Desert storm

Prince Salman’s remarks on Israel could cause a realignment of forces in West Asia, further marginalise Palestinians

By: Editorials | Updated: April 5, 2018 12:10:58 am
Desert storm Saudi Arabia and Israel have been drawing closer over several years in response to common perceived enemy, Iran, and its role — along with that of Russia — in Syria, another common foe.

The reformist Saudi crown prince Mohammed bin Salman’s latest offering has taken the world by storm. In an interview to the influential US publication The Atlantic, the prince, who has virtually taken over the running of the country from his ailing father, said that “the Palestinians and the Israelis have the right to have their own land”.

Saudi Arabia still does not officially recognise Israel. Even though the country, in alignment with its big Western allies, has for nearly two decades quietly pushed a two-state solution and even spearheaded an Arab peace initiative, this was the bluntest acknowledgment so far that Israel can exist alongside Palestine. In doing so, the 32-year-old prince, known as MbS, publicly set aside nearly seven decades of Saudi opposition to the idea of Israel. With that one sentence, he also brushed aside the anti-semitism that is a matter of faith in Saudi Arabia, and in the radical Salafi and Wahabi versions of Islam that the country has exported the world over since 1979.

Saudi Arabia and Israel have been drawing closer over several years in response to common perceived enemy, Iran, and its role — along with that of Russia — in Syria, another common foe. In March, the kingdom allowed Air India flights to and from Tel Aviv to use its air space, an indication of the thaw in the ties between the two countries.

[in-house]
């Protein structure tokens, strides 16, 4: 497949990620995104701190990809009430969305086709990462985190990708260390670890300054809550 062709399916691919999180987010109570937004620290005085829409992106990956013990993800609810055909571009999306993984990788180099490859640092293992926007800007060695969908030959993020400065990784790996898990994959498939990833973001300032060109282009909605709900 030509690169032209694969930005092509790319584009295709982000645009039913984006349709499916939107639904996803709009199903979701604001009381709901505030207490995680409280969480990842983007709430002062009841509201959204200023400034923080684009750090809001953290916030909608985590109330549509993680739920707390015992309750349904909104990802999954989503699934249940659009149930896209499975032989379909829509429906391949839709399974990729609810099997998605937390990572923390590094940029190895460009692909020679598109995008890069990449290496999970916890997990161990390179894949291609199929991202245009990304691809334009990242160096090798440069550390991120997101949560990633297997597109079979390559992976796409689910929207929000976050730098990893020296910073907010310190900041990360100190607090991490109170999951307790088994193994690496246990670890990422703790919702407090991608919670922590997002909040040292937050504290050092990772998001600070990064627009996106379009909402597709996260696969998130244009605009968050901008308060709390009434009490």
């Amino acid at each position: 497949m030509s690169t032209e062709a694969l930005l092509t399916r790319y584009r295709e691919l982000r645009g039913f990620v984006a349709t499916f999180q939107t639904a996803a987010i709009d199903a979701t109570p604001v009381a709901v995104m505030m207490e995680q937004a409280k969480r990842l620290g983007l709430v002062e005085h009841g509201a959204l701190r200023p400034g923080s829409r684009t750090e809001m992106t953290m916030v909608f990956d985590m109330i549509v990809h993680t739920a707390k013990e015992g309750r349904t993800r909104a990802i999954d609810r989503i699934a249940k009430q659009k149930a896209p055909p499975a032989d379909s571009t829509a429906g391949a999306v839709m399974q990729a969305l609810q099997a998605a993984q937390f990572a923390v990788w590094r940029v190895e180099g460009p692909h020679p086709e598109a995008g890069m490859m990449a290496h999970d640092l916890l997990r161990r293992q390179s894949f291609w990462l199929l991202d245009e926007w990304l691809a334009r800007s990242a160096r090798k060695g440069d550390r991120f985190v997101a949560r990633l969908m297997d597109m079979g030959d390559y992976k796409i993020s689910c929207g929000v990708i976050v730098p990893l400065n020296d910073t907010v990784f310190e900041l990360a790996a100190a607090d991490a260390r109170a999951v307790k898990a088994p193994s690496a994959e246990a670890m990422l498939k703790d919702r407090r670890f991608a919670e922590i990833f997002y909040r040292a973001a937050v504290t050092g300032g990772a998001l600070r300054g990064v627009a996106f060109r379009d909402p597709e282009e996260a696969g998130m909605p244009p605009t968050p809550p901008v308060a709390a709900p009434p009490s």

For now, the outreach strengthens Israel, with its potential to bring the Trump and Netanyahu administrations and Saudi Arabia on the same page, with Egypt and Jordan already Israeli allies. It remains to be seen if this will bring out the other Arab states with covert relations with Israel. And it increases the isolation of the Palestinians. Prince Salman’s interview was published two days after a number of Palestinians were killed by Israeli forces during a protest over the blockade of Gaza.

Though the prince spoke of a “peace agreement to assure stability for everyone”, he gave no specifics. It was left to his father King Salman to fill in the details with a reiteration of “the kingdom’s steadfast position towards the Palestinian issue and the legitimate rights of the Palestinian people to an independent state with Jerusalem as its capital”.

Just as allowing women to drive in Saudi Arabia does not mean that the country is now the epitome of gender equality, Prince Salman’s public acknowledgment of Israel’s right is only one element towards a solution, that needs many, many other elements.

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